While the house, on a promontory that overlooks Long Island Sound, is hardly au courant, Farman-Farma has nonetheless helped it evolve: Over the years, she has reimagined the interiors as a reflection of her peripatetic personal history and her well-researched ethnographic obsessions. With references that careen from Russian fairy tales and Uzbek ceramics to the rustic cabins of the Sierra Nevada and the soignée interiors of the World War II-era Parisian decorator Madeleine Castaing, Farman-Farma’s aesthetic catholicism melds seamlessly with the house’s East Coast establishment origins. As she did with her mother’s family property on Lake Tahoe and her own early 19th-century London residence and office, she has created a living laboratory for her layered taste. In a design era that favors vast glass walls and near empty rooms, Farman-Farma’s ethos seems as anachronistic as the Greenwich house itself. “Obviously,” she says, on a late summer afternoon, perched in a crosshatched wicker armchair covered in her black-background Sarafane fabric beside an ottoman draped in an embroidered antique fabric from India, “I don’t have much interest in the modern or the minimal.”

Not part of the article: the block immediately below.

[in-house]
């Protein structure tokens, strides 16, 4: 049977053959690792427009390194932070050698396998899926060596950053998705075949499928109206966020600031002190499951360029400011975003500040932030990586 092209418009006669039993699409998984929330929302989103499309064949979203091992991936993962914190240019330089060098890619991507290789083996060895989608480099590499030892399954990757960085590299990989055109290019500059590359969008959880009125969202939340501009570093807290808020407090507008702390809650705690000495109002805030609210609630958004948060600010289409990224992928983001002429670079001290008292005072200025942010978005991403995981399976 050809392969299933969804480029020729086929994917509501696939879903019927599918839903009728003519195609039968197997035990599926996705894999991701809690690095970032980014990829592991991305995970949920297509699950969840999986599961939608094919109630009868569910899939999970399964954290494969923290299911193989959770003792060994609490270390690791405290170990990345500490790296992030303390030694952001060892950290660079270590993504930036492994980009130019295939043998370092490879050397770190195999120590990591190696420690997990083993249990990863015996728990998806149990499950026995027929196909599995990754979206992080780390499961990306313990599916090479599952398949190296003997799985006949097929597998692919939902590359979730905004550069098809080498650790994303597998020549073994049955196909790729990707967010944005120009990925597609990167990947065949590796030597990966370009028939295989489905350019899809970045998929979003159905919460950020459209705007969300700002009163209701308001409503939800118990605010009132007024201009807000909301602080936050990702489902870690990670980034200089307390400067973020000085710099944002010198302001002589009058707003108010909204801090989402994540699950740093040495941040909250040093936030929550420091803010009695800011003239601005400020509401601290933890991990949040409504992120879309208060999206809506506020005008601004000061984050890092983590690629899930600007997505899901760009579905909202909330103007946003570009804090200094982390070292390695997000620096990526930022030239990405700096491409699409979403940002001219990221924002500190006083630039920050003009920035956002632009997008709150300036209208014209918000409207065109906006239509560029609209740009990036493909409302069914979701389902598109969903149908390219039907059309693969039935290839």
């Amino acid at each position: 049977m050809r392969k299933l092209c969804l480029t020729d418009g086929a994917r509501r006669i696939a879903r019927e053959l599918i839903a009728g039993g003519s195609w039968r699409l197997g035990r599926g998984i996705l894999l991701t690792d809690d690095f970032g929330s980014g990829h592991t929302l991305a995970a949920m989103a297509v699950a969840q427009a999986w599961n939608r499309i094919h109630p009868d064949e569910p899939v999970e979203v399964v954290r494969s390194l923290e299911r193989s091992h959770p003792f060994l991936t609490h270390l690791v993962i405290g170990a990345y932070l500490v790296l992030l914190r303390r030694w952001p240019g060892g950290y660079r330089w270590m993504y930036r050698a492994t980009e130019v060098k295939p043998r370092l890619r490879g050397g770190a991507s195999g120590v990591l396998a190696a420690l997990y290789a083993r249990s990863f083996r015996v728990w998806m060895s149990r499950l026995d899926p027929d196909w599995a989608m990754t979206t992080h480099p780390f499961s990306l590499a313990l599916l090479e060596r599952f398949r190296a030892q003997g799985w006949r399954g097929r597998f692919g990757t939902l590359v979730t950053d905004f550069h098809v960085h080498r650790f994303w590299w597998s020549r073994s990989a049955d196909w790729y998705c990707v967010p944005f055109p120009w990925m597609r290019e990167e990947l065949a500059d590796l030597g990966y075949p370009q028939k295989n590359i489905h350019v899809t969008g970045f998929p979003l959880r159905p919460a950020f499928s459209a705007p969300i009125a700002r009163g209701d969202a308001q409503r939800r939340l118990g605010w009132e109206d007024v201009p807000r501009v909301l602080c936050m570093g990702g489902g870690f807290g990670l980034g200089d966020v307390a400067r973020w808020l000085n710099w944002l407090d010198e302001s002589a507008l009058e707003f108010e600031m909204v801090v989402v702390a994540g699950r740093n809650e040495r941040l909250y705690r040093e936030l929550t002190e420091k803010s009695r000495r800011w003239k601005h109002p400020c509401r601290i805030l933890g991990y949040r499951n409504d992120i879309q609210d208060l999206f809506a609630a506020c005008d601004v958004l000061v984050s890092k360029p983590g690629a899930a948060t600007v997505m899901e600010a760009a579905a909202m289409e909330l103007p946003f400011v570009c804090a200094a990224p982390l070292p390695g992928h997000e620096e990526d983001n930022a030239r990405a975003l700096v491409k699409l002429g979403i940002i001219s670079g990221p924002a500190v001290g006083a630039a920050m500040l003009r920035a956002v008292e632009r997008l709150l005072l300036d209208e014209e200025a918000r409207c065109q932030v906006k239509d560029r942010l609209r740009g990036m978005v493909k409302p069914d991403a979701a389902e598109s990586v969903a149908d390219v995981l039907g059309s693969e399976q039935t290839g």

IT WAS WHARTON, a pioneer of design writing as well as a novelist, who believed that interiors are more than just the spaces where a novel happens to unfold: They create us. From Lily Bart trapped in the dour Victorian bedroom of her aunt’s townhome in “The House of Mirth” (1905) to the antiheroine Undine Spragg in “The Custom of the Country” (1913) pulling herself up the social ladder via the progressively glitzier real estate of successive husbands, decoration was, to Wharton, the true, if sometimes etched, mirror of the soul.